Saturday, September 27, 2008

Cleaning the Plastic Forest

This morning I joined volunteers with the East Coast Trail Association for a clean-up of a section of the trail below the municipal landfill. Plastic bags, styrofoam, newspapers and anything else light has blown down from the dump and filled the forest below. It's been called the "plastic forest" in the media, and there's an article here about it.

Bags had entangled themselves in the branches, were entangled in tree roots buried in the ground, and were wrapped around the bases of tree trunks. I unwrapped some 40 bags from the base of one tree. Someone compared it to being able to tell the age of a tree by the number of rings, so I joked (in the loose sense of the word) that perhaps we could tell the age of the dump by the number of bag layers.

This photo shows a heap of bags that I pulled out of a little hole to the right of the heap. Some were buried as far down as a couple of feet. The woods just kept growing around these things, the roots wrapping all around some bags and all the trees were pretty healthy-looking. So for all those nae-sayers who think we will bring about the end of all the ecosystems on Earth, well I think we may hinder them some, but life is pretty tough and adaptable.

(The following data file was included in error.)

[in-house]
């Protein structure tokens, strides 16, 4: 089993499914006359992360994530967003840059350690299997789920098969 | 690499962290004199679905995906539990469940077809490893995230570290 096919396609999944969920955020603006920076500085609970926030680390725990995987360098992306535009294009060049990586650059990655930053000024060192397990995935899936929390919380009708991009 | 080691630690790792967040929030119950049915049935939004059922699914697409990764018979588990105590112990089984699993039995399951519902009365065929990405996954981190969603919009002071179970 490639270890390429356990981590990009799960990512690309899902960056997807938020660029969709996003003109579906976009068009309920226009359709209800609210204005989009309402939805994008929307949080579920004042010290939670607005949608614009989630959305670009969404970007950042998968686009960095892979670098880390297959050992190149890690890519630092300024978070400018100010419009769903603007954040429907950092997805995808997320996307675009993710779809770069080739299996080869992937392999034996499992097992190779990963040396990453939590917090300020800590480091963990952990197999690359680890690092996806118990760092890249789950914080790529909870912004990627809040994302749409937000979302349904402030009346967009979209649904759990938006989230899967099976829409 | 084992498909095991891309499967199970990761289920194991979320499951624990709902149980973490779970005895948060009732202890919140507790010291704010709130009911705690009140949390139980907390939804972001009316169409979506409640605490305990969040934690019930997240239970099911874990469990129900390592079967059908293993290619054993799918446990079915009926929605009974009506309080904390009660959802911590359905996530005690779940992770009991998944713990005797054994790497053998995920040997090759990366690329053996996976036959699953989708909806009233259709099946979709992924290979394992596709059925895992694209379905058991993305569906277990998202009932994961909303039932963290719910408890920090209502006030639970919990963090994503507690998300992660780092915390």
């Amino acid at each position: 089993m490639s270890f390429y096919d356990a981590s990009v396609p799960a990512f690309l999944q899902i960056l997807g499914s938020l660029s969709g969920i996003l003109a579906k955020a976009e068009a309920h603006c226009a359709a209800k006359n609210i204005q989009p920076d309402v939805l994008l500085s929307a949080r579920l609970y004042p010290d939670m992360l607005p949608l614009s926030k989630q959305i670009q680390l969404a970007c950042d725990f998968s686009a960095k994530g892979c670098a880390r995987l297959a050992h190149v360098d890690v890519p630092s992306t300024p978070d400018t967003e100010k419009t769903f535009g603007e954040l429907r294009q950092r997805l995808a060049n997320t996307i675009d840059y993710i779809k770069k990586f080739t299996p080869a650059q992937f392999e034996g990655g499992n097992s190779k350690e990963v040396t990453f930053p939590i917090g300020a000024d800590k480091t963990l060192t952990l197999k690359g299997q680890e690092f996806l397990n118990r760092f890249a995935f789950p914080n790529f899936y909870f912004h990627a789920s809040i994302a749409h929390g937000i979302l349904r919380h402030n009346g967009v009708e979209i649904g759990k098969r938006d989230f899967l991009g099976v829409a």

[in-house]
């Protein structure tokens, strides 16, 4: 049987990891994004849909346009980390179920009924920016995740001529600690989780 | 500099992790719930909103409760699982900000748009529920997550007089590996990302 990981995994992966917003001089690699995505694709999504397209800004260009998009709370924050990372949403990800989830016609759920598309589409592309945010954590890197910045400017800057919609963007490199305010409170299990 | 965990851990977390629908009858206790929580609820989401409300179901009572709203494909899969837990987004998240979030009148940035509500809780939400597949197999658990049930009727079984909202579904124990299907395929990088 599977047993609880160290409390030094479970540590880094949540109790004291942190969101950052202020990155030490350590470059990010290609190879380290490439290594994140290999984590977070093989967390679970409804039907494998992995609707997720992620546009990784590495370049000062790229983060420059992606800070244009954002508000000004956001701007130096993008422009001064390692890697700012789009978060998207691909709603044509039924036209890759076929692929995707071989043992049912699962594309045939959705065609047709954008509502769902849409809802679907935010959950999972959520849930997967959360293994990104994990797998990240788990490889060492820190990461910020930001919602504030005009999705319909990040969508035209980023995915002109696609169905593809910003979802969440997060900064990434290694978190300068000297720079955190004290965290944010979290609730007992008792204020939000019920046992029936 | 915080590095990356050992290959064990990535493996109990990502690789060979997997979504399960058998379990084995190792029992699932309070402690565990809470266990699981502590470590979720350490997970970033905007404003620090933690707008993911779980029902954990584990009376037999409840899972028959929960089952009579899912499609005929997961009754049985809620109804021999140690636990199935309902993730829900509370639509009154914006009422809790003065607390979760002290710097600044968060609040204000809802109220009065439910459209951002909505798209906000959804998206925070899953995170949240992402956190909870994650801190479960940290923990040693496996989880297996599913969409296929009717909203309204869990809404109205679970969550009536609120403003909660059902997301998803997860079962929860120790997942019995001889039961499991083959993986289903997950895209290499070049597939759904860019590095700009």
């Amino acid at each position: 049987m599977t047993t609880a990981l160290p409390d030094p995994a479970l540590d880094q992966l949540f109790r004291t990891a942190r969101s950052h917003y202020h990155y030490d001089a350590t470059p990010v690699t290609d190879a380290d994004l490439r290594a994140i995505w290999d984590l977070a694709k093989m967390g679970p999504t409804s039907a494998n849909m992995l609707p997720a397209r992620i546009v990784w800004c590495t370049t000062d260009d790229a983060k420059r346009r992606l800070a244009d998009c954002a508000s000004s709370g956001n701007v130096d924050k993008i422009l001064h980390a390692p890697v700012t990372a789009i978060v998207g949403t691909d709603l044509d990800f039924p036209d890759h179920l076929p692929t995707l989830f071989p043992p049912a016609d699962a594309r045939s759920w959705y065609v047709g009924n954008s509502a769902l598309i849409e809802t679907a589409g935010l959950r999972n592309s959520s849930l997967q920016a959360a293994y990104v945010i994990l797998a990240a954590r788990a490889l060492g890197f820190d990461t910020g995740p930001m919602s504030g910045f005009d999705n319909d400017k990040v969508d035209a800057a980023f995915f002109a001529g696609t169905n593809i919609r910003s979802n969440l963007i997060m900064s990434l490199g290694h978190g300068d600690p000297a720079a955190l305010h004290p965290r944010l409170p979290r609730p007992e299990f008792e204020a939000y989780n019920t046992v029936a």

I spent some time with a small rake trying to pull bags out of the tree-tops which was really tricky in some cases like this tree where the bags have pretty much tied themselves on to the branches.

The mound of bags of garbage that we picked up. It was a bit odd to be picking up plastic bags to put them in large plastic bags that are going to go back up to the dump from where they came in the first place. However, the garbage at the dump is now being buried straight away, so at least most bags won't be able to blow down the hill any more.

A closer-up of Sugarloaf Mountain where the trail continues on to.

Wednesday, September 24, 2008

Hiking and screeching